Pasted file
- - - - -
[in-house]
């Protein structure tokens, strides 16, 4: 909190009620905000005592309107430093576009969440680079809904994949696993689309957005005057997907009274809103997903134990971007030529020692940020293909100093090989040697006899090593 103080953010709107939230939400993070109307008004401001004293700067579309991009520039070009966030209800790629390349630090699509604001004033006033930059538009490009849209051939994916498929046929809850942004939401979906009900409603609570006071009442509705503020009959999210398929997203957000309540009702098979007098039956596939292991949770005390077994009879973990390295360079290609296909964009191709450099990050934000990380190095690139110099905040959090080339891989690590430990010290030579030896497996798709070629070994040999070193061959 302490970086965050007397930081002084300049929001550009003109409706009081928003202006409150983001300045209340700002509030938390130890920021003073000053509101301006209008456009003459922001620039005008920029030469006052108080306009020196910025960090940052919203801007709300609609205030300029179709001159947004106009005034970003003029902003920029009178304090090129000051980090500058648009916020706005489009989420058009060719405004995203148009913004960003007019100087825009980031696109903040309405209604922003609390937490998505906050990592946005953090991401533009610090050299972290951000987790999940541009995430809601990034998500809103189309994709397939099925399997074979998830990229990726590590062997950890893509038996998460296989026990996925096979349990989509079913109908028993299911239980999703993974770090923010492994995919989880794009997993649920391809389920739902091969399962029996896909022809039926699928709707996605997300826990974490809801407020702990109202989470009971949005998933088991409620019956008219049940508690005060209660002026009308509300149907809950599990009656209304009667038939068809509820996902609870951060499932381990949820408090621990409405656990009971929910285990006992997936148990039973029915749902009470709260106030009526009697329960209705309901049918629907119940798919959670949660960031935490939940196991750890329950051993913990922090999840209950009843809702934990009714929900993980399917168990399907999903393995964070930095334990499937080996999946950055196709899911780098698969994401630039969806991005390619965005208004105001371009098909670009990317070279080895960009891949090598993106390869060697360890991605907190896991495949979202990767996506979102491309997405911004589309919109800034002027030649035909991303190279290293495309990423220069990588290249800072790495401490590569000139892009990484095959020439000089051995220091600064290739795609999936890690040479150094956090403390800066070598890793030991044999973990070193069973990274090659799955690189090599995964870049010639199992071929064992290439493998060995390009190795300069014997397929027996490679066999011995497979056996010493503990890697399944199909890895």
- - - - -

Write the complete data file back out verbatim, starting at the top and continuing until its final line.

[in-house]
């Protein structure tokens, strides 16, 4: 909190009620905000005592309107430093576009969440680079809904994949696993689309957005005057997907009274809103997903134990971007030529020692940020293909100093090989040697006899090593 103080953010709107939230939400993070109307008004401001004293700067579309991009520039070009966030209800790629390349630090699509604001004033006033930059538009490009849209051939994916498929046929809850942004939401979906009900409603609570006071009442509705503020009959999210398929997203957000309540009702098979007098039956596939292991949770005390077994009879973990390295360079290609296909964009191709450099990050934000990380190095690139110099905040959090080339891989690590430990010290030579030896497996798709070629070994040999070193061959 302490970086965050007397930081002084300049929001550009003109409706009081928003202006409150983001300045209340700002509030938390130890920021003073000053509101301006209008456009003459922001620039005008920029030469006052108080306009020196910025960090940052919203801007709300609609205030300029179709001159947004106009005034970003003029902003920029009178304090090129000051980090500058648009916020706005489009989420058009060719405004995203148009913004960003007019100087825009980031696109903040309405209604922003609390937490998505906050990592946005953090991401533009610090050299972290951000987790999940541009995430809601990034998500809103189309994709397939099925399997074979998830990229990726590590062997950890893509038996998460296989026990996925096979349990989509079913109908028993299911239980999703993974770090923010492994995919989880794009997993649920391809389920739902091969399962029996896909022809039926699928709707996605997300826990974490809801407020702990109202989470009971949005998933088991409620019956008219049940508690005060209660002026009308509300149907809950599990009656209304009667038939068809509820996902609870951060499932381990949820408090621990409405656990009971929910285990006992997936148990039973029915749902009470709260106030009526009697329960209705309901049918629907119940798919959670949660960031935490939940196991750890329950051993913990922090999840209950009843809702934990009714929900993980399917168990399907999903393995964070930095334990499937080996999946950055196709899911780098698969994401630039969806991005390619965005208004105001371009098909670009990317070279080895960009891949090598993106390869060697360890991605907190896991495949979202990767996506979102491309997405911004589309919109800034002027030649035909991303190279290293495309990423220069990588290249800072790495401490590569000139892009990484095959020439000089051995220091600064290739795609999936890690040479150094956090403390800066070598890793030991044999973990070193069973990274090659799955690189090599995964870049010639199992071929064992290439493998060995390009190795300069014997397929027996490679066999011995497979056996010493503990890697399944199909890895």